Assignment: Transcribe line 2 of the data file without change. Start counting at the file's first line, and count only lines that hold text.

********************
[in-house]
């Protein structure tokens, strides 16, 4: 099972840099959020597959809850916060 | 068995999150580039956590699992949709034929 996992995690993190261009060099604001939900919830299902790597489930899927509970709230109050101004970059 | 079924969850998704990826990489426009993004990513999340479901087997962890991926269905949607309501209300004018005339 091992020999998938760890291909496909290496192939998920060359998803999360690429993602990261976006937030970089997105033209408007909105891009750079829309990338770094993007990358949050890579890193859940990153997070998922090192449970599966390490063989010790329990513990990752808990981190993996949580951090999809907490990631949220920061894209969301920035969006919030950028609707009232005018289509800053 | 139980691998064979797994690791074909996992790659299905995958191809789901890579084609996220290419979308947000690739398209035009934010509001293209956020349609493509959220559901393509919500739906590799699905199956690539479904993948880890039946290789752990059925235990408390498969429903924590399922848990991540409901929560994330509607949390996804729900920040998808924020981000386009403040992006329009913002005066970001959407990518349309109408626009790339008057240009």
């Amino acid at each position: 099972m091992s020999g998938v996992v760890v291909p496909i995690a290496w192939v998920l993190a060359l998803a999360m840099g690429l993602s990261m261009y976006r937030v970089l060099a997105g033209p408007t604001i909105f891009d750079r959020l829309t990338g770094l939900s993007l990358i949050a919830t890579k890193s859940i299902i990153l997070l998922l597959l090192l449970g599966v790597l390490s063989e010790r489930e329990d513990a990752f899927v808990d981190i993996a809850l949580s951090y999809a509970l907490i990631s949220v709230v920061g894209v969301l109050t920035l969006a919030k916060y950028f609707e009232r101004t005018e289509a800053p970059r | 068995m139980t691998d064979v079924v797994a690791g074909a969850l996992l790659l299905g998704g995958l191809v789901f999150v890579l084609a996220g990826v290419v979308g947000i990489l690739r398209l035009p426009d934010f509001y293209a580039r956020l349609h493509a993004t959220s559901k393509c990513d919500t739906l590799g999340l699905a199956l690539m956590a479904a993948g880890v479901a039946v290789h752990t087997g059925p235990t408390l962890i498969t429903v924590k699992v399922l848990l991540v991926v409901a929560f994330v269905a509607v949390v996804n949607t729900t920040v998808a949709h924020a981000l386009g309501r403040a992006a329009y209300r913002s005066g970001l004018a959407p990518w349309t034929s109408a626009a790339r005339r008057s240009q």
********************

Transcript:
């Protein structure tokens, strides 16, 4: 099972840099959020597959809850916060 | 068995999150580039956590699992949709034929 996992995690993190261009060099604001939900919830299902790597489930899927509970709230109050101004970059 | 079924969850998704990826990489426009993004990513999340479901087997962890991926269905949607309501209300004018005339 091992020999998938760890291909496909290496192939998920060359998803999360690429993602990261976006937030970089997105033209408007909105891009750079829309990338770094993007990358949050890579890193859940990153997070998922090192449970599966390490063989010790329990513990990752808990981190993996949580951090999809907490990631949220920061894209969301920035969006919030950028609707009232005018289509800053 | 139980691998064979797994690791074909996992790659299905995958191809789901890579084609996220290419979308947000690739398209035009934010509001293209956020349609493509959220559901393509919500739906590799699905199956690539479904993948880890039946290789752990059925235990408390498969429903924590399922848990991540409901929560994330509607949390996804729900920040998808924020981000386009403040992006329009913002005066970001959407990518349309109408626009790339008057240009």